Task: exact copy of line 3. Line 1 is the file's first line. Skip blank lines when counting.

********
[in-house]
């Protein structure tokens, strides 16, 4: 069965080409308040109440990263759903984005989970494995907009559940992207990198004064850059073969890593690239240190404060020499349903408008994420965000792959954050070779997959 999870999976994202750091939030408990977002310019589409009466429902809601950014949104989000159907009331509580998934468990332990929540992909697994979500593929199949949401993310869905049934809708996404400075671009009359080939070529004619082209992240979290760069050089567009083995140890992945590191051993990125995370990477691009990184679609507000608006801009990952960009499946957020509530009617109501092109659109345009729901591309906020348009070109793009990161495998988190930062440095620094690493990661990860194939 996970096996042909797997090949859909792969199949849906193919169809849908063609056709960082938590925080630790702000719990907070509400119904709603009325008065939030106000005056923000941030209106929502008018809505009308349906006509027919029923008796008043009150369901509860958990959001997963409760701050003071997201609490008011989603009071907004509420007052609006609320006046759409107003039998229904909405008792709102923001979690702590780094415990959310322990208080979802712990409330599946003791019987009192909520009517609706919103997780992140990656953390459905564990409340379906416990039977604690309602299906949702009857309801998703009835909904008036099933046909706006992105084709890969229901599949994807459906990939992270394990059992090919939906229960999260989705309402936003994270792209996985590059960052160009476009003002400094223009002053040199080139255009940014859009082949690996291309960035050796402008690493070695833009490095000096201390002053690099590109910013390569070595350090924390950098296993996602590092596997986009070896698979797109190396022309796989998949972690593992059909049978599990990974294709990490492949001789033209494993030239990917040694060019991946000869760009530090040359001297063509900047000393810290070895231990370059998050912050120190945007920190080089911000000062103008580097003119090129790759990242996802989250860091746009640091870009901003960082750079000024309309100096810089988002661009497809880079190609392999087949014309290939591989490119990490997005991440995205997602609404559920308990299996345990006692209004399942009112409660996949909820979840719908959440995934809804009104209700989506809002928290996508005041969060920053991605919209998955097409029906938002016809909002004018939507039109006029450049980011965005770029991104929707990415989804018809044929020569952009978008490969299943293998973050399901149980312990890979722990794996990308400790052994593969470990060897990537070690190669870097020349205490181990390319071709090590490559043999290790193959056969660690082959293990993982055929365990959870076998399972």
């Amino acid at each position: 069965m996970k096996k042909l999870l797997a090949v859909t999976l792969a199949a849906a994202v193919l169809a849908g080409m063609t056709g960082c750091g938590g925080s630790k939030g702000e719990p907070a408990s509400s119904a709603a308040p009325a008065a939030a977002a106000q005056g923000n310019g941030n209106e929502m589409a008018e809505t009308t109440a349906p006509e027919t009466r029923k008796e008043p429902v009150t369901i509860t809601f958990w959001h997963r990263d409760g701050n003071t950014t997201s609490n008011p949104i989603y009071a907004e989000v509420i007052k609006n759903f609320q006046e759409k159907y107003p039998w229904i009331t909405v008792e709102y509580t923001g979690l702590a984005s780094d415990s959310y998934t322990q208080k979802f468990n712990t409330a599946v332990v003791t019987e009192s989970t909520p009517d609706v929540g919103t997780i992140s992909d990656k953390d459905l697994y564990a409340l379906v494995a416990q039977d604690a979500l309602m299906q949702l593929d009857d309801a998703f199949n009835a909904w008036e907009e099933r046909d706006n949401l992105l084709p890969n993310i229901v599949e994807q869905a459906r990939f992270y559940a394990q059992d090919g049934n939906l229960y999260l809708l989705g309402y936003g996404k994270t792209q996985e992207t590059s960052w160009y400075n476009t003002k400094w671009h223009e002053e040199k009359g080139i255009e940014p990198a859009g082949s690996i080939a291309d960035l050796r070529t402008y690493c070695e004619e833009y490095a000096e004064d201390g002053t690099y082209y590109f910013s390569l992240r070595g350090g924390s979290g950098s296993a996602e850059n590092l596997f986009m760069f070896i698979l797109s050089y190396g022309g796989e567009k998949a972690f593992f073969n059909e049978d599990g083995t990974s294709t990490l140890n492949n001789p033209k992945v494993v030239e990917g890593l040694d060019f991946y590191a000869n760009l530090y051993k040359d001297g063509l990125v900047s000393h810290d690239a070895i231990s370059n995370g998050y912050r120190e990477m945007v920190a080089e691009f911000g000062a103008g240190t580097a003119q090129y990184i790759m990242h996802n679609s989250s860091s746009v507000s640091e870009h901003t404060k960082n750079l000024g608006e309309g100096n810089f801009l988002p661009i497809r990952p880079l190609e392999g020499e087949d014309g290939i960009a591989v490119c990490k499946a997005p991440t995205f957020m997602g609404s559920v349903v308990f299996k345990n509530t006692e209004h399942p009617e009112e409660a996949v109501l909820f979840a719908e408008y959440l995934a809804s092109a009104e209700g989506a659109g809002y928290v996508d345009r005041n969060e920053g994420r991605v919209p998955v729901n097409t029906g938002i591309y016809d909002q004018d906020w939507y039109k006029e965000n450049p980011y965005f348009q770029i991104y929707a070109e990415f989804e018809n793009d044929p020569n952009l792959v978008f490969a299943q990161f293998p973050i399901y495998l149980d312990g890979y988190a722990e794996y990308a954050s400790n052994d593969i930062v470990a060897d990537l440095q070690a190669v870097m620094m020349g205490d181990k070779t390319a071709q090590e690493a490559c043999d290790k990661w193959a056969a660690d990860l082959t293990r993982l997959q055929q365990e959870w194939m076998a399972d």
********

């Amino acid at each position: 069965m996970k096996k042909l999870l797997a090949v859909t999976l792969a199949a849906a994202v193919l169809a849908g080409m063609t056709g960082c750091g938590g925080s630790k939030g702000e719990p907070a408990s509400s119904a709603a308040p009325a008065a939030a977002a106000q005056g923000n310019g941030n209106e929502m589409a008018e809505t009308t109440a349906p006509e027919t009466r029923k008796e008043p429902v009150t369901i509860t809601f958990w959001h997963r990263d409760g701050n003071t950014t997201s609490n008011p949104i989603y009071a907004e989000v509420i007052k609006n759903f609320q006046e759409k159907y107003p039998w229904i009331t909405v008792e709102y509580t923001g979690l702590a984005s780094d415990s959310y998934t322990q208080k979802f468990n712990t409330a599946v332990v003791t019987e009192s989970t909520p009517d609706v929540g919103t997780i992140s992909d990656k953390d459905l697994y564990a409340l379906v494995a416990q039977d604690a979500l309602m299906q949702l593929d009857d309801a998703f199949n009835a909904w008036e907009e099933r046909d706006n949401l992105l084709p890969n993310i229901v599949e994807q869905a459906r990939f992270y559940a394990q059992d090919g049934n939906l229960y999260l809708l989705g309402y936003g996404k994270t792209q996985e992207t590059s960052w160009y400075n476009t003002k400094w671009h223009e002053e040199k009359g080139i255009e940014p990198a859009g082949s690996i080939a291309d960035l050796r070529t402008y690493c070695e004619e833009y490095a000096e004064d201390g002053t690099y082209y590109f910013s390569l992240r070595g350090g924390s979290g950098s296993a996602e850059n590092l596997f986009m760069f070896i698979l797109s050089y190396g022309g796989e567009k998949a972690f593992f073969n059909e049978d599990g083995t990974s294709t990490l140890n492949n001789p033209k992945v494993v030239e990917g890593l040694d060019f991946y590191a000869n760009l530090y051993k040359d001297g063509l990125v900047s000393h810290d690239a070895i231990s370059n995370g998050y912050r120190e990477m945007v920190a080089e691009f911000g000062a103008g240190t580097a003119q090129y990184i790759m990242h996802n679609s989250s860091s746009v507000s640091e870009h901003t404060k960082n750079l000024g608006e309309g100096n810089f801009l988002p661009i497809r990952p880079l190609e392999g020499e087949d014309g290939i960009a591989v490119c990490k499946a997005p991440t995205f957020m997602g609404s559920v349903v308990f299996k345990n509530t006692e209004h399942p009617e009112e409660a996949v109501l909820f979840a719908e408008y959440l995934a809804s092109a009104e209700g989506a659109g809002y928290v996508d345009r005041n969060e920053g994420r991605v919209p998955v729901n097409t029906g938002i591309y016809d909002q004018d906020w939507y039109k006029e965000n450049p980011y965005f348009q770029i991104y929707a070109e990415f989804e018809n793009d044929p020569n952009l792959v978008f490969a299943q990161f293998p973050i399901y495998l149980d312990g890979y988190a722990e794996y990308a954050s400790n052994d593969i930062v470990a060897d990537l440095q070690a190669v870097m620094m020349g205490d181990k070779t390319a071709q090590e690493a490559c043999d290790k990661w193959a056969a660690d990860l082959t293990r993982l997959q055929q365990e959870w194939m076998a399972d």